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Derek Walcott – In Amsterdam

In Amsterdam


The cruise-boats keep gliding along the brown canal
as quiet as prayer, the leaves are packed with peace,
the elegant house-fronts, repetitive and banal
as the hotel brochure, are still as an altarpiece.
We cruised it with Rufus Collins once, a white macaw
on his piratical shoulder. Rufus is gone.
Canals spread reflection, with calm at the core.
I reflect quietly on how soon I will be going.
I want the year 2009 to be as angled with light
as a Dutch interior or an alley by Vermeer,
to accept my enemy’s atrabilious spite,
to paint and write well in what could be my last year.


Silly to think of a heritage when there isn’t much,
though my mother whose surname was Marlin or Van der Mont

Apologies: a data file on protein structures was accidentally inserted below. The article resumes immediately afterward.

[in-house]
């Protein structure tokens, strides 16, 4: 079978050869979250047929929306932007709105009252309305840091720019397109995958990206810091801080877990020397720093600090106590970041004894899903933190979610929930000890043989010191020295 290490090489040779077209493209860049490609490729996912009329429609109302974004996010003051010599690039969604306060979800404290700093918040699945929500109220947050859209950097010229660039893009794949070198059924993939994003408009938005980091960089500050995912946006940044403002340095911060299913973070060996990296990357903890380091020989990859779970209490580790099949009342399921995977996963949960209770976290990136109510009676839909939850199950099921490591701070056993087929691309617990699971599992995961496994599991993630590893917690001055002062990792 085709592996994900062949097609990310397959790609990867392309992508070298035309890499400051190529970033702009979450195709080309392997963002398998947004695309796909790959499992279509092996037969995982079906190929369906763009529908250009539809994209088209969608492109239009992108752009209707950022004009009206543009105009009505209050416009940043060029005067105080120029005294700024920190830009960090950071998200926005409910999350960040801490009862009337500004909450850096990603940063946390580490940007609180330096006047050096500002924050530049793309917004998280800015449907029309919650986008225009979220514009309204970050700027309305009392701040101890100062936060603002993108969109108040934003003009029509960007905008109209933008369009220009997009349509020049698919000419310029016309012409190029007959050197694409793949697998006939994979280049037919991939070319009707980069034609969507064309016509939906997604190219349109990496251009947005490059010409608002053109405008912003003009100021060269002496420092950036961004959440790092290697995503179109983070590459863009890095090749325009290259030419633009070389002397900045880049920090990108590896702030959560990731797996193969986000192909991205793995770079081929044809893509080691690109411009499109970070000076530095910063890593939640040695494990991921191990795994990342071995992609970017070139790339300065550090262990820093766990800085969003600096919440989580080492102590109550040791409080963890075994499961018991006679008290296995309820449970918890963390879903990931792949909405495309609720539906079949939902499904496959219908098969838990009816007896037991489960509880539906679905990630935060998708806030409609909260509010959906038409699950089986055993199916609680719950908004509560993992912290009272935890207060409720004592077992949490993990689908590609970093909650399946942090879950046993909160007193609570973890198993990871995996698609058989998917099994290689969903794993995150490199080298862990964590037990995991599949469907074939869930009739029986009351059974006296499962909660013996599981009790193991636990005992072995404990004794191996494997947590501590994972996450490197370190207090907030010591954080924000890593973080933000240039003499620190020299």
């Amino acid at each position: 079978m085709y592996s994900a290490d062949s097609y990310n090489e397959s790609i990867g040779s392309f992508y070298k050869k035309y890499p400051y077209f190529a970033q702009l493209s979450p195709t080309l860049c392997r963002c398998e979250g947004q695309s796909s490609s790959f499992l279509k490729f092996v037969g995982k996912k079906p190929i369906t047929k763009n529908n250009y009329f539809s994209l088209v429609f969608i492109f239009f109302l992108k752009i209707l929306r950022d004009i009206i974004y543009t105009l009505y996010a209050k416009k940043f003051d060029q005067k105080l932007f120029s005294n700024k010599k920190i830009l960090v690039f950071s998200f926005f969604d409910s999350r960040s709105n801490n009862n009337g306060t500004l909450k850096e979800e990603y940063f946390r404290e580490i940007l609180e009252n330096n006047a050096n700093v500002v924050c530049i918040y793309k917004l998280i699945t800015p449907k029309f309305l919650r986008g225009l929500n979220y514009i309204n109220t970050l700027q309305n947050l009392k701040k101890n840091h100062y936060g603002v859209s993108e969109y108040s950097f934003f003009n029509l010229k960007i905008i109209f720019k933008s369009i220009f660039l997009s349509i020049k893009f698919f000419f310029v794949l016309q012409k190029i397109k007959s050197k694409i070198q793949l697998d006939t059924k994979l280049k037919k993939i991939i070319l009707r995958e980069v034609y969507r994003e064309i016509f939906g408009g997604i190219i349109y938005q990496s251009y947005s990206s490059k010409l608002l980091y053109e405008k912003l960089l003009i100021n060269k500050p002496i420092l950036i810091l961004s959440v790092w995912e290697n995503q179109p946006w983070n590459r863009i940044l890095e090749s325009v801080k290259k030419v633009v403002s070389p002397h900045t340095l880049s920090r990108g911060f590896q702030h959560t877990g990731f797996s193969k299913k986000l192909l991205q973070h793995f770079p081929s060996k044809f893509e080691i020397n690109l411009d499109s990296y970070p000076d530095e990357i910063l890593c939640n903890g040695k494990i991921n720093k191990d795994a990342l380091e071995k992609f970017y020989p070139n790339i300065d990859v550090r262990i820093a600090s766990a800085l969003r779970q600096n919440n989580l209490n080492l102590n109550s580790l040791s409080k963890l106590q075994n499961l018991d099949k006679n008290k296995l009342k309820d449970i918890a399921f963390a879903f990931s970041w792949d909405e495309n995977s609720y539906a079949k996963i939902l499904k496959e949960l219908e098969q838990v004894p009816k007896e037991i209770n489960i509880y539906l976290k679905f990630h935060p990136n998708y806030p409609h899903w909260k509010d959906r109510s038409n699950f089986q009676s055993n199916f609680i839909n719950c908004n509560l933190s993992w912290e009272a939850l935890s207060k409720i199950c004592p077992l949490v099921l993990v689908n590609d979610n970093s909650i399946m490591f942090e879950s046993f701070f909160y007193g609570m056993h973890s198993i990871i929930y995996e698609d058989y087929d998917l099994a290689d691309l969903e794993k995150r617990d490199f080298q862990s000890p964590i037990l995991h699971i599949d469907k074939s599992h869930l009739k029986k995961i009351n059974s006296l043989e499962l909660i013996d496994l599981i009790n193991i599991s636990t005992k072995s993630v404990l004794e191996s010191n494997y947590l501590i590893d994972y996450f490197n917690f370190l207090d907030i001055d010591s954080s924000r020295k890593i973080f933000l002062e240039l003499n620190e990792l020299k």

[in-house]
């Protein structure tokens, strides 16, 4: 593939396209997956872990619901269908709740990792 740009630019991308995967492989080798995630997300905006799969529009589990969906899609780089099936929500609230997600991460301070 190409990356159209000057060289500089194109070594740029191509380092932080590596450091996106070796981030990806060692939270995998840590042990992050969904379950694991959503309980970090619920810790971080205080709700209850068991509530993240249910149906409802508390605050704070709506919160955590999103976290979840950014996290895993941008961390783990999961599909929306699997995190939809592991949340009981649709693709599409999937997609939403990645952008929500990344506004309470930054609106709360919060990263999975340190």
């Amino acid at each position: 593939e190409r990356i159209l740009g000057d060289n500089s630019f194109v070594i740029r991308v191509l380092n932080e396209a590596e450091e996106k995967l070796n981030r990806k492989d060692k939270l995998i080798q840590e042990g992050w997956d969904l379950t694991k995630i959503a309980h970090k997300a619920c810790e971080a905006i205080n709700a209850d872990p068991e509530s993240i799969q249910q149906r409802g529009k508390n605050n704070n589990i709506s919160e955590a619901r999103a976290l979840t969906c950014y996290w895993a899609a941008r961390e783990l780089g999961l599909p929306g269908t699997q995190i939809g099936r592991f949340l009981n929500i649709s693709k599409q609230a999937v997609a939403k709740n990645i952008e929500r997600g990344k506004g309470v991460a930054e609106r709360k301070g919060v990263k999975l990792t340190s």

took pride in an ancestry she claimed was Dutch.
Now here in Amsterdam, her claim starts to mount.
Legitimate, illegitimate, I want to repaint
these rubicund Flemish faces, even if it’s been done
by Frans Hals, by Rubens, by Rembrandt,
the clear grey eyes of Renée, the tree-shade on this side,
the chestnuts that glitter from the breakfast window,
why should I not claim them as fervently as
the pride of Alix Marlin an early widow,
as a creek in the Congo, if her joy was such?
I feel something ending here and something begun
the light strong leaves, the water muttering in Dutch,
the girls going by on bicycles in the sun.

[From White Egrets (Faber & Faber 2010-11), pp. 66-67, 33.]

Derek Walcott

Derek Walcott in Amsterdam, voor de eerste Cola Debrotlezing, 2008. Foto © Bert Nienhuis

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